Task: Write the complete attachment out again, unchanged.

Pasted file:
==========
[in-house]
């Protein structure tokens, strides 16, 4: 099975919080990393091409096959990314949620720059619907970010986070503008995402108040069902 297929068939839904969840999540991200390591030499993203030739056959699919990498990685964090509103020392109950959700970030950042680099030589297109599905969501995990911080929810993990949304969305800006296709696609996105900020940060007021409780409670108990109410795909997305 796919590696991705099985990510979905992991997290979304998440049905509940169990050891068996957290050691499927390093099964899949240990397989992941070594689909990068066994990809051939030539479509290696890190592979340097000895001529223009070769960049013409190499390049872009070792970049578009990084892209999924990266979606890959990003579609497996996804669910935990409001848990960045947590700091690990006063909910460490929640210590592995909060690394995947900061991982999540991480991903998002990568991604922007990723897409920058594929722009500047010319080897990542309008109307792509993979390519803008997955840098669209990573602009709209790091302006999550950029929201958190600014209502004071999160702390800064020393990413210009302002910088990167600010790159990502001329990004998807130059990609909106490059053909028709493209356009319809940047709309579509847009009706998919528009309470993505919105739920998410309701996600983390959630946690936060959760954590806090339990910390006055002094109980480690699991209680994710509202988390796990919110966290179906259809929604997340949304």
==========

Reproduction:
[in-house]
């Protein structure tokens, strides 16, 4: 099975919080990393091409096959990314949620720059619907970010986070503008995402108040069902 297929068939839904969840999540991200390591030499993203030739056959699919990498990685964090509103020392109950959700970030950042680099030589297109599905969501995990911080929810993990949304969305800006296709696609996105900020940060007021409780409670108990109410795909997305 796919590696991705099985990510979905992991997290979304998440049905509940169990050891068996957290050691499927390093099964899949240990397989992941070594689909990068066994990809051939030539479509290696890190592979340097000895001529223009070769960049013409190499390049872009070792970049578009990084892209999924990266979606890959990003579609497996996804669910935990409001848990960045947590700091690990006063909910460490929640210590592995909060690394995947900061991982999540991480991903998002990568991604922007990723897409920058594929722009500047010319080897990542309008109307792509993979390519803008997955840098669209990573602009709209790091302006999550950029929201958190600014209502004071999160702390800064020393990413210009302002910088990167600010790159990502001329990004998807130059990609909106490059053909028709493209356009319809940047709309579509847009009706998919528009309470993505919105739920998410309701996600983390959630946690936060959760954590806090339990910390006055002094109980480690699991209680994710509202988390796990919110966290179906259809929604997340949304």